I'm Shirley Griffith.
And I'm Steve Ember with EXPLORATIONS in VOA Special English.
Today we tell about the flights that followed Apollo Eleven to the moon.
summer of nineteen sixty-nine was a special time in history. That was when men
from Earth -- American astronauts -- flew their Apollo Eleven spacecraft to the
moon, landed and returned home safely. The world honored the astronauts as
Armstrong and Edwin Aldrin were the first to land on the moon. But they were
not the last. NASA -- the National Aeronautics and Space Administration --
launched six more Apollo flights.
Twelve lifted off only four months after the Apollo Eleven flight. Rain had
fallen the night before. The clouds cleared, but more rain was expected. Space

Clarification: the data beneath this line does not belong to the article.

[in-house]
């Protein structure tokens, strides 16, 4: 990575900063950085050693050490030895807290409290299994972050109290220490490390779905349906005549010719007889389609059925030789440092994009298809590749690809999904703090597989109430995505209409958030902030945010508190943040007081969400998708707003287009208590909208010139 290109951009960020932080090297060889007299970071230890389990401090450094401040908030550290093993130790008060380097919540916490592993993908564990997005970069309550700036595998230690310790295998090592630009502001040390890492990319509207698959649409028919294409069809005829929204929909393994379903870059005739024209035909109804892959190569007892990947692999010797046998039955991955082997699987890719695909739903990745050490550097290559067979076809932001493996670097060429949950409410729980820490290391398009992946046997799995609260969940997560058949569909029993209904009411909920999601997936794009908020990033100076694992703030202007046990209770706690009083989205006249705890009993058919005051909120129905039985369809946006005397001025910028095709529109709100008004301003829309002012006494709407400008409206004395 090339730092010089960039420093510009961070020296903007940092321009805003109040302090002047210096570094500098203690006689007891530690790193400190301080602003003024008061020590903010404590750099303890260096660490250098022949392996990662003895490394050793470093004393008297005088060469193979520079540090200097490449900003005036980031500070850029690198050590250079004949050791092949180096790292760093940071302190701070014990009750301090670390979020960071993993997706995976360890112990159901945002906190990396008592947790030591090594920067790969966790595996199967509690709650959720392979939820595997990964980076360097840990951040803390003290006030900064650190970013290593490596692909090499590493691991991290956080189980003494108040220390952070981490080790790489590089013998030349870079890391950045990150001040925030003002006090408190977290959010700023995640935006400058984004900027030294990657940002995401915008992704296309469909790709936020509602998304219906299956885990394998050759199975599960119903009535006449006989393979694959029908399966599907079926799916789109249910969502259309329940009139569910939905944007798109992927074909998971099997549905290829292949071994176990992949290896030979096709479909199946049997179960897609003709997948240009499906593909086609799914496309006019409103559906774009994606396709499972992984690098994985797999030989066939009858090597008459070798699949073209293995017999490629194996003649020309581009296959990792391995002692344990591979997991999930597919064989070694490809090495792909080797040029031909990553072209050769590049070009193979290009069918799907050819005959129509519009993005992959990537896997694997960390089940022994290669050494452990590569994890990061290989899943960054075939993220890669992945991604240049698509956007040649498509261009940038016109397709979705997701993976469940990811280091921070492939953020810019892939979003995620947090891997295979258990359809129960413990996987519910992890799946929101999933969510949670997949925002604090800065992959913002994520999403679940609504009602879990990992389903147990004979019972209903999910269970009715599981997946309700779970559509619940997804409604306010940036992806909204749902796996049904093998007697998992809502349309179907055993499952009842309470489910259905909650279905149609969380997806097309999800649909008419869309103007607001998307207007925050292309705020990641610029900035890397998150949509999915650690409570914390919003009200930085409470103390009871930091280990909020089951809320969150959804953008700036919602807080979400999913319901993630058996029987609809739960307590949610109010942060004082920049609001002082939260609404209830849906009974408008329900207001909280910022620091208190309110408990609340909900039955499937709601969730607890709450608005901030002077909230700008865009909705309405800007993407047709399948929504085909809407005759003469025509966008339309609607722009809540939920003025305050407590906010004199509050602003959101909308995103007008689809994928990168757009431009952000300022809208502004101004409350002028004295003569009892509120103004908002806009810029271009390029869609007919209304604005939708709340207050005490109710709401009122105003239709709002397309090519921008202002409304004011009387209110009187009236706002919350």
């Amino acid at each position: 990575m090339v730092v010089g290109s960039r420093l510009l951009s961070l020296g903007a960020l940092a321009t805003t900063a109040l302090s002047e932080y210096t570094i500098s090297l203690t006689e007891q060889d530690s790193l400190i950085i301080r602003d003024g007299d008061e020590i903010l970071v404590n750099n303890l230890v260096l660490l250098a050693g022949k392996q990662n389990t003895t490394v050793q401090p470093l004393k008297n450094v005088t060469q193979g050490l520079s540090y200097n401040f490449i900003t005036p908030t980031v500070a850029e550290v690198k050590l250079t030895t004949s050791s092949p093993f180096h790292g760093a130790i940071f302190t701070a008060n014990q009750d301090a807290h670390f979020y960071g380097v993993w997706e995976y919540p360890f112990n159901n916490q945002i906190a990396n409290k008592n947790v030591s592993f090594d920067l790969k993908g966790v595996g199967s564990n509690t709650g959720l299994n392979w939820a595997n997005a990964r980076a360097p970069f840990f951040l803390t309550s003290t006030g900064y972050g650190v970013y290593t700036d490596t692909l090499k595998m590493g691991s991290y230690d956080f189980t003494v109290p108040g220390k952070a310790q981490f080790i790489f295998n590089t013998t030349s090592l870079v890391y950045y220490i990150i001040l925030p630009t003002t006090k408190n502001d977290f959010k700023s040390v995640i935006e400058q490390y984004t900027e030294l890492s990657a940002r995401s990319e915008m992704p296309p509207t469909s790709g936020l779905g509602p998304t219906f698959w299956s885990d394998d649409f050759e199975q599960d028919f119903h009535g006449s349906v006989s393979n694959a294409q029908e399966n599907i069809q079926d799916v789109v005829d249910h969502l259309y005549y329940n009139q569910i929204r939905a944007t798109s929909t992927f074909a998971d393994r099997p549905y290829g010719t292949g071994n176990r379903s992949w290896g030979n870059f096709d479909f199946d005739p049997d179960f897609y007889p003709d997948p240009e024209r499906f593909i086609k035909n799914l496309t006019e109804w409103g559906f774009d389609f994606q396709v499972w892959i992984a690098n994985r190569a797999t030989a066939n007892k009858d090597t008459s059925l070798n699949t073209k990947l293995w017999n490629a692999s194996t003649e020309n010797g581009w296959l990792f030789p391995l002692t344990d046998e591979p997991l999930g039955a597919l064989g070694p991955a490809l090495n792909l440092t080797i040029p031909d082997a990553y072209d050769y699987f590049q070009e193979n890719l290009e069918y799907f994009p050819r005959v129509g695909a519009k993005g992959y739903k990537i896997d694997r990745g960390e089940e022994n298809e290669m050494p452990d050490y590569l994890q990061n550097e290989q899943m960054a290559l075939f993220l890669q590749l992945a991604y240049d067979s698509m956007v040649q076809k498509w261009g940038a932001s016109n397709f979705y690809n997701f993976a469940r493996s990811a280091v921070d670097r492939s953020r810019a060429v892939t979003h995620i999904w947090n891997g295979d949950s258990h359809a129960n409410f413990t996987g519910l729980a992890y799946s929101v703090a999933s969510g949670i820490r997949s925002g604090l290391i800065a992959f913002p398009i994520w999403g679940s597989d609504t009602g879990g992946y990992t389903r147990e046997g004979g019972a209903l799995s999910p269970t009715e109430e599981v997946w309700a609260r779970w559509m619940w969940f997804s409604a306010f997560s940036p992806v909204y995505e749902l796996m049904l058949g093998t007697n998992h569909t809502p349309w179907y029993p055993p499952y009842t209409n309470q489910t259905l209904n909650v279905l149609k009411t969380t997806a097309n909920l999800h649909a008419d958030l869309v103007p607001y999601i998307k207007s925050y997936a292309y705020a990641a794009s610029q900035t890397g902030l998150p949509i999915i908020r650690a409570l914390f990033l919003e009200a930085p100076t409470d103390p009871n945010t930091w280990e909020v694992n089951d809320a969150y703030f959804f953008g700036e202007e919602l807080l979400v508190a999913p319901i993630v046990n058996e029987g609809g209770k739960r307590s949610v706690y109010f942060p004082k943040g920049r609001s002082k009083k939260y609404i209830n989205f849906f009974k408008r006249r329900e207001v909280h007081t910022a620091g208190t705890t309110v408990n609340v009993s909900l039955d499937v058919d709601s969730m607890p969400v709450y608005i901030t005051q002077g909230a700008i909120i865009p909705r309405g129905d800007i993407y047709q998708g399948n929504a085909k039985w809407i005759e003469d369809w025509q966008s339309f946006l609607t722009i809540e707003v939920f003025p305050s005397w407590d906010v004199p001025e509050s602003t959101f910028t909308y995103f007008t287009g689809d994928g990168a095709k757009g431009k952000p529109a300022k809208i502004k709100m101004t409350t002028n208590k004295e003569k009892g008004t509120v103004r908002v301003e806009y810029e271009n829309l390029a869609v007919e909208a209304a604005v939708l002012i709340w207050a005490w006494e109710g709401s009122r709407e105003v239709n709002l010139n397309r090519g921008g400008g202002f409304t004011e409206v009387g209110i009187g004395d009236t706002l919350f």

officials decided the weather was safe enough for them to launch the
Thirty-six seconds after
lift-off, lightning hit the huge Saturn Five rocket. The Apollo spacecraft lost
electrical power to its control system. The astronauts worked calmly to get the
power back on. Then lightning struck again. And power was lost again.
The lightning, however,
did not affect the Saturn rocket. The rocket continued to push the spacecraft
on its path. The astronauts soon fixed the electrical problem. The situation
returned to normal. Apollo Twelve could continue its flight to the moon.
All three astronauts of
Apollo Twelve were Navy fliers. Charles Conrad was the flight commander.
Richard Gordon was pilot of the command module. Alan Bean was pilot of the moon
After four days, Apollo
Twelve was near its landing area on the moon. It would land in an area called
the Ocean of Storms. The Ocean of Storms was about two thousand kilometers west
of the place where Apollo Eleven had landed.
Gordon remained in the command module circling the moon. Charles Conrad and
Alan Bean flew the lander craft to the surface. They came down near Surveyor